A BDSM Secret Revealed, Does Size Really Matter And Did He Give Me Genital Warts?

Have a question for Ms. M.?  Email: AdviceFromMsM@gmail.com

Dear Ms. M.,

I am a 34 year old female in relationship with a 31 year old male.  We have been together for the past seven months.  I just found he is into BDSM lifestyle.  I have never done that and not really into it but recently we concluded he can’t maintain an erection or get his rocks off any other way.  What do I do?

Seven months in, and you’re only now hearing of this?  Perhaps this shines a bigger light on the fact there is an obvious lack of communication in your relationship.

Your question, however, does draw attention to a bigger issue within dating culture.  Many people don’t acknowledge sexual compatibility is important, sometimes even vital for a happy healthy relationship, and therefore, it’s not openly discussed as soon as it should be.  Since discussing the last porn video we exploded to on a first date isn’t exactly kosher, I can understand this to some extent.  But seven months is a long time to go without discussing your sexualities, fantasies, and desires.  Can you imagine being with someone for seven months, and never having discussed your favorite foods or favorite music?

You have three options.

  • Try out the BDSM lifestyle.  Who knows – you might be surprised, and it might even grow on you (pun intended).  But be sure to set up some rules of engagement first so you feel comfortable and safe.  Having a safety word that lets your partner know when you’ve reached or surpassed your threshold is always a great idea.
  • Stay with him … until the insecurities of not fulfilling his sexual desires drive you mad.  You’ll wonder if he’s cheating and likely feel inadequate in addition to not getting your own sexual needs met.  The feeling that you can’t satisfy your partner sets you up for disappointment and a rocky relationship.
  • Leave him.  Next time you start dating someone, have the talk about your sexualities, likes and dislikes, sense of adventure, and openness much sooner than seven months in – it will save you from another difficult situation like this one and hopefully lead you to someone with whom you’re sexually compatible.

Best of Luck,

Ms. M.

_______________________________________________________________________________________

Hello Ms. M.,

If most women need clitoral stimulation to get off anyway, does size really matter?

That’s equivalent to asking, “If most women like ice cream, does the flavor really matter?”  It’s a complicated question, based on individual preferences, not a generalization based on gender.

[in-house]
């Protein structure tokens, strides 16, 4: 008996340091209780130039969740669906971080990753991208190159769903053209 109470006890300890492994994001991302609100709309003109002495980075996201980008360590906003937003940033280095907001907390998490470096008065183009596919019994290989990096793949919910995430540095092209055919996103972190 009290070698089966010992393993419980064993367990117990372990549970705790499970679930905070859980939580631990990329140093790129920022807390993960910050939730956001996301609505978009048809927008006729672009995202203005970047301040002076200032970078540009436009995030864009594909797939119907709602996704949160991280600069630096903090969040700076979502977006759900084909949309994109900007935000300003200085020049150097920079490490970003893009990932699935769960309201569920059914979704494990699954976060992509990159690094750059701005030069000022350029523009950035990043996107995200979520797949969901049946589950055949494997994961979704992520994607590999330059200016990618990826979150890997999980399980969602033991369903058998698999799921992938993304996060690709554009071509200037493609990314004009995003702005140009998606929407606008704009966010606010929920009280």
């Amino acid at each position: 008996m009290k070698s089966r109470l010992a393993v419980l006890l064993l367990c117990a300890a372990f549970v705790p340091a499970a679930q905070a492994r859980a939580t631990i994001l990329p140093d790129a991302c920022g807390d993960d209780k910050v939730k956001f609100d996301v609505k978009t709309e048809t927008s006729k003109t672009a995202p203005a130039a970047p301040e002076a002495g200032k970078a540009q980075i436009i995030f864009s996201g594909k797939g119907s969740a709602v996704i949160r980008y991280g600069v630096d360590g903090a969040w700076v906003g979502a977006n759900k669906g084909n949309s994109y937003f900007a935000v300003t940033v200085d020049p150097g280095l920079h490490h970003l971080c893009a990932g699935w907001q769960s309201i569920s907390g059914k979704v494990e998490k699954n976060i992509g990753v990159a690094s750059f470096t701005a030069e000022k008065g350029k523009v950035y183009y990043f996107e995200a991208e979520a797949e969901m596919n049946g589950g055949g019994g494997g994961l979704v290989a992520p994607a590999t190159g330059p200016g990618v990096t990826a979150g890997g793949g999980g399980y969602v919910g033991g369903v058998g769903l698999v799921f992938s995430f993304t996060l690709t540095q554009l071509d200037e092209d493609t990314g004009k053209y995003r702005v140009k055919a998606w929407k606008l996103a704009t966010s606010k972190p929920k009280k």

To answer your question: yes and no.  If you’re an expert at giving a particular partner earth shattering orgasms orally and that happens to be the best way she reaches climax, then perhaps size won’t matter as much to her.  But keep in mind, just because your refined oral skills work on one girl, doesn’t mean they’ll have the same effect on another. 

If she’s a gal who needs a specific angle, pressure, and time to work up to an orgasm with your cock inside of her, it’s possible size can make a difference.  You see, the majority of the clitoris is actually internal, not external.  Size can matter, depending on her unique and individual anatomy.  When your penis is inside her vagina, it is stimulating her internal clitoris, which becomes engorged encompassing the vagina – sort of hugging it.  What most people refer to as vaginal orgasms are simply internal clitoral orgasms – society’s beliefs and ways of articulating things just haven’t caught up with science yet (which by the way, didn’t give us this information until the first sonogram of an internal erect clitoris was performed in 2009).  To learn more, check out my article on the Internal Clitoris.

(((Big Hug))),

Ms. M.

_______________________________________________________________________________________

Ms. M.,

I am gay and furious.  My boyfriend just told me he has genital warts.   A) Does this mean he’s cheating?  B) Did that asshole give me something?

Dear Gay and Furious,

Genital warts are caused from the human papillomavirus (HPV), the most common STI there is.  In fact, in the US alone the lifetime risk of acquiring HPV is 75% for sexually active adults; world wide it is 80-85%.  There are 40 different types, or strains, of HPV that can infect the genital areas.  Some strains cause warts, other strains lead to various cancers if not caught in time, the most common of which is cervical cancer.  Less common cancers that can be caused by HPV include cancer of the vulva, vagina, penis, anus, and oropharynx (back of throat including base of tongue and tonsils).  The types of HPV that can cause genital warts are not the same types of HPV that cause cancer.